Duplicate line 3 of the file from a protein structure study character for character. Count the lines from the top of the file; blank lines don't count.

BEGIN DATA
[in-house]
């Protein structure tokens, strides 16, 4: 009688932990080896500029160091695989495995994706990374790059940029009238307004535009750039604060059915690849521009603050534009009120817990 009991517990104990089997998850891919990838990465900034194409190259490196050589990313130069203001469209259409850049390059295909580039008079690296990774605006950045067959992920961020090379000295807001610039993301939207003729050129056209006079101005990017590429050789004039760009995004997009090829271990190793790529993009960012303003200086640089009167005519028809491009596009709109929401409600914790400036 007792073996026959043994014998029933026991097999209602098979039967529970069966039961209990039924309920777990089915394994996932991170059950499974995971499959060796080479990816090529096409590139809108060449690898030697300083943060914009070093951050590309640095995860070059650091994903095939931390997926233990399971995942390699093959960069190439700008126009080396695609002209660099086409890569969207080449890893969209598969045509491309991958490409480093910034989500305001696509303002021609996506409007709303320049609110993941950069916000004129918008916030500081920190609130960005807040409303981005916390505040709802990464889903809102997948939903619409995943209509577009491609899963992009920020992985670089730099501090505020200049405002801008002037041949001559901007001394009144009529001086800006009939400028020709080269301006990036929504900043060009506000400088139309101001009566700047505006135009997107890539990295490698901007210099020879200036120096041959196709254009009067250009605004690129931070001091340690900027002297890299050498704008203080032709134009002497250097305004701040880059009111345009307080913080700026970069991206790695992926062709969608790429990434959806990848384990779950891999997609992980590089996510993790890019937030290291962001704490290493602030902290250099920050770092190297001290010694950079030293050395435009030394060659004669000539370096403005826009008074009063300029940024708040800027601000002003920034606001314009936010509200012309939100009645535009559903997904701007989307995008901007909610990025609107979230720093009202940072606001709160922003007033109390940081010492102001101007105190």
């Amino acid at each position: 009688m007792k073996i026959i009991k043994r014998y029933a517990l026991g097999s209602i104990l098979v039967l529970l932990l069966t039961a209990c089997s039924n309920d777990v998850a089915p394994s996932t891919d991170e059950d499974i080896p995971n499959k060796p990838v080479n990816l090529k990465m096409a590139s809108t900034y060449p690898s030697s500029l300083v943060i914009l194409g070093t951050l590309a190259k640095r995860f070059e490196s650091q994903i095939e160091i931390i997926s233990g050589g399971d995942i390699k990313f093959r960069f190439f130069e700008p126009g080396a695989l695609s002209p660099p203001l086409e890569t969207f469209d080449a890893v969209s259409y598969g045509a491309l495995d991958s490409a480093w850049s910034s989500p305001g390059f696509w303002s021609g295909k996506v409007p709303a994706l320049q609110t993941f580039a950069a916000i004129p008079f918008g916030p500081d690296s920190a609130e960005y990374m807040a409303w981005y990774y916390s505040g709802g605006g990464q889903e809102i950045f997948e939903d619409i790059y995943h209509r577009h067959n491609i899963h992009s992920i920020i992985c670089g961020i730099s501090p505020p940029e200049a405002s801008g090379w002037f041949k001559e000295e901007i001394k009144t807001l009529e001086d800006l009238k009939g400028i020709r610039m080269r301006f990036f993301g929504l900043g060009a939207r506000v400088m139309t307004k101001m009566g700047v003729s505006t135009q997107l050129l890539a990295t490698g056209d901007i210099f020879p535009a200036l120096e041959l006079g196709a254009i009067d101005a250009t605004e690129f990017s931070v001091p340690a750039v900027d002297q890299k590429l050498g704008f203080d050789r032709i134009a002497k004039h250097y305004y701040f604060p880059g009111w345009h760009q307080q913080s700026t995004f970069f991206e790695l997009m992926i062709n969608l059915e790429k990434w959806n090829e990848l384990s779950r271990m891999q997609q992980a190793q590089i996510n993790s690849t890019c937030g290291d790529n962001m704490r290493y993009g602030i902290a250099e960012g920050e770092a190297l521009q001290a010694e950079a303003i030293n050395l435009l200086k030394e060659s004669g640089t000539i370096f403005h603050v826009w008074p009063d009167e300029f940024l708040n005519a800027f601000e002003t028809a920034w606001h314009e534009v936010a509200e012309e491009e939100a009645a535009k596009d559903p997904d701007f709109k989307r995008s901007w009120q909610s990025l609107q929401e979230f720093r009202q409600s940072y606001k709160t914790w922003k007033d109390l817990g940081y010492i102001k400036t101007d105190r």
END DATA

């Amino acid at each position: 009688m007792k073996i026959i009991k043994r014998y029933a517990l026991g097999s209602i104990l098979v039967l529970l932990l069966t039961a209990c089997s039924n309920d777990v998850a089915p394994s996932t891919d991170e059950d499974i080896p995971n499959k060796p990838v080479n990816l090529k990465m096409a590139s809108t900034y060449p690898s030697s500029l300083v943060i914009l194409g070093t951050l590309a190259k640095r995860f070059e490196s650091q994903i095939e160091i931390i997926s233990g050589g399971d995942i390699k990313f093959r960069f190439f130069e700008p126009g080396a695989l695609s002209p660099p203001l086409e890569t969207f469209d080449a890893v969209s259409y598969g045509a491309l495995d991958s490409a480093w850049s910034s989500p305001g390059f696509w303002s021609g295909k996506v409007p709303a994706l320049q609110t993941f580039a950069a916000i004129p008079f918008g916030p500081d690296s920190a609130e960005y990374m807040a409303w981005y990774y916390s505040g709802g605006g990464q889903e809102i950045f997948e939903d619409i790059y995943h209509r577009h067959n491609i899963h992009s992920i920020i992985c670089g961020i730099s501090p505020p940029e200049a405002s801008g090379w002037f041949k001559e000295e901007i001394k009144t807001l009529e001086d800006l009238k009939g400028i020709r610039m080269r301006f990036f993301g929504l900043g060009a939207r506000v400088m139309t307004k101001m009566g700047v003729s505006t135009q997107l050129l890539a990295t490698g056209d901007i210099f020879p535009a200036l120096e041959l006079g196709a254009i009067d101005a250009t605004e690129f990017s931070v001091p340690a750039v900027d002297q890299k590429l050498g704008f203080d050789r032709i134009a002497k004039h250097y305004y701040f604060p880059g009111w345009h760009q307080q913080s700026t995004f970069f991206e790695l997009m992926i062709n969608l059915e790429k990434w959806n090829e990848l384990s779950r271990m891999q997609q992980a190793q590089i996510n993790s690849t890019c937030g290291d790529n962001m704490r290493y993009g602030i902290a250099e960012g920050e770092a190297l521009q001290a010694e950079a303003i030293n050395l435009l200086k030394e060659s004669g640089t000539i370096f403005h603050v826009w008074p009063d009167e300029f940024l708040n005519a800027f601000e002003t028809a920034w606001h314009e534009v936010a509200e012309e491009e939100a009645a535009k596009d559903p997904d701007f709109k989307r995008s901007w009120q909610s990025l609107q929401e979230f720093r009202q409600s940072y606001k709160t914790w922003k007033d109390l817990g940081y010492i102001k400036t101007d105190r």